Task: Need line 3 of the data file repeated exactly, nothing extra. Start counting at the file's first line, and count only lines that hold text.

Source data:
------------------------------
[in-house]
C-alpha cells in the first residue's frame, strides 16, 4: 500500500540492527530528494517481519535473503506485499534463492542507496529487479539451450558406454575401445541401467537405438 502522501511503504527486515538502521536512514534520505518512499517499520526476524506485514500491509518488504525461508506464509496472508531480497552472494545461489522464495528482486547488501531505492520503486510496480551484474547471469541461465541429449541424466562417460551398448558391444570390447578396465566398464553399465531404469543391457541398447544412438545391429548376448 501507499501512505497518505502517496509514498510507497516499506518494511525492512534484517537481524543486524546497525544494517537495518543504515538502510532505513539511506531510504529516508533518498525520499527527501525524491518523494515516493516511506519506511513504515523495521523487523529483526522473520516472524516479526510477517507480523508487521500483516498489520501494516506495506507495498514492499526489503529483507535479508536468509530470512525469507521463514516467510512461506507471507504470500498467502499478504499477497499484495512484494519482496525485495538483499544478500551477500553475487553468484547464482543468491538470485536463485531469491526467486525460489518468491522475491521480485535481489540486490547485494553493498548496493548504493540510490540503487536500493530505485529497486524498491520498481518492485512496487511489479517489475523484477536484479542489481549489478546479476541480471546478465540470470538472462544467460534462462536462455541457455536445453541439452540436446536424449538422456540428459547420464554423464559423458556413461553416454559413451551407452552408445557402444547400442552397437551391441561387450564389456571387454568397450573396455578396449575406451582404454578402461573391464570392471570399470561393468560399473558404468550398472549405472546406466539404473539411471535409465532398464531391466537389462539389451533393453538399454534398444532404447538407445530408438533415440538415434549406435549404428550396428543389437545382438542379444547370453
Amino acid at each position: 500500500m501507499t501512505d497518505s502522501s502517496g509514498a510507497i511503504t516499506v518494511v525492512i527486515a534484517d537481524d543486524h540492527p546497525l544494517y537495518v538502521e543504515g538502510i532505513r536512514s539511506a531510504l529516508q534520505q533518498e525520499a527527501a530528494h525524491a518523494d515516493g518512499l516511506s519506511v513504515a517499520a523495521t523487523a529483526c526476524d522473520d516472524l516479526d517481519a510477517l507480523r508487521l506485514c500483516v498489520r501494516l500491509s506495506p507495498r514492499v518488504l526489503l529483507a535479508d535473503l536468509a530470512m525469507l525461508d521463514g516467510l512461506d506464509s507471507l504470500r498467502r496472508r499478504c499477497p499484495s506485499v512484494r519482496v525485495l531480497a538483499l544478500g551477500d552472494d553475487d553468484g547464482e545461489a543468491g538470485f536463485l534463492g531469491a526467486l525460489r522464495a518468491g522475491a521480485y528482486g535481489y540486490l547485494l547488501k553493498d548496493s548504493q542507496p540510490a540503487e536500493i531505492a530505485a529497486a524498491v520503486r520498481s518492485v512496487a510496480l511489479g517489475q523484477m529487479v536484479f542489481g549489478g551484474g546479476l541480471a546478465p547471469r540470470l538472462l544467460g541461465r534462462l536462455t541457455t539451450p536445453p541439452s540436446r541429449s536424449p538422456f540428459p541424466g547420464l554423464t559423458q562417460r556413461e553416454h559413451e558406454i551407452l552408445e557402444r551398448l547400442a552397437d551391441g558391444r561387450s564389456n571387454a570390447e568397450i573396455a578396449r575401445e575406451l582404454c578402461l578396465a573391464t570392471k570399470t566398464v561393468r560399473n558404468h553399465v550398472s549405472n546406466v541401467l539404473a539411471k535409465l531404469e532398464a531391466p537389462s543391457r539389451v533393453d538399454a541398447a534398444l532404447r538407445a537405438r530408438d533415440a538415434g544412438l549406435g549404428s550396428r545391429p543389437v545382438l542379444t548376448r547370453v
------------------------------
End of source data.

Amino acid at each position: 500500500m501507499t501512505d497518505s502522501s502517496g509514498a510507497i511503504t516499506v518494511v525492512i527486515a534484517d537481524d543486524h540492527p546497525l544494517y537495518v538502521e543504515g538502510i532505513r536512514s539511506a531510504l529516508q534520505q533518498e525520499a527527501a530528494h525524491a518523494d515516493g518512499l516511506s519506511v513504515a517499520a523495521t523487523a529483526c526476524d522473520d516472524l516479526d517481519a510477517l507480523r508487521l506485514c500483516v498489520r501494516l500491509s506495506p507495498r514492499v518488504l526489503l529483507a535479508d535473503l536468509a530470512m525469507l525461508d521463514g516467510l512461506d506464509s507471507l504470500r498467502r496472508r499478504c499477497p499484495s506485499v512484494r519482496v525485495l531480497a538483499l544478500g551477500d552472494d553475487d553468484g547464482e545461489a543468491g538470485f536463485l534463492g531469491a526467486l525460489r522464495a518468491g522475491a521480485y528482486g535481489y540486490l547485494l547488501k553493498d548496493s548504493q542507496p540510490a540503487e536500493i531505492a530505485a529497486a524498491v520503486r520498481s518492485v512496487a510496480l511489479g517489475q523484477m529487479v536484479f542489481g549489478g551484474g546479476l541480471a546478465p547471469r540470470l538472462l544467460g541461465r534462462l536462455t541457455t539451450p536445453p541439452s540436446r541429449s536424449p538422456f540428459p541424466g547420464l554423464t559423458q562417460r556413461e553416454h559413451e558406454i551407452l552408445e557402444r551398448l547400442a552397437d551391441g558391444r561387450s564389456n571387454a570390447e568397450i573396455a578396449r575401445e575406451l582404454c578402461l578396465a573391464t570392471k570399470t566398464v561393468r560399473n558404468h553399465v550398472s549405472n546406466v541401467l539404473a539411471k535409465l531404469e532398464a531391466p537389462s543391457r539389451v533393453d538399454a541398447a534398444l532404447r538407445a537405438r530408438d533415440a538415434g544412438l549406435g549404428s550396428r545391429p543389437v545382438l542379444t548376448r547370453v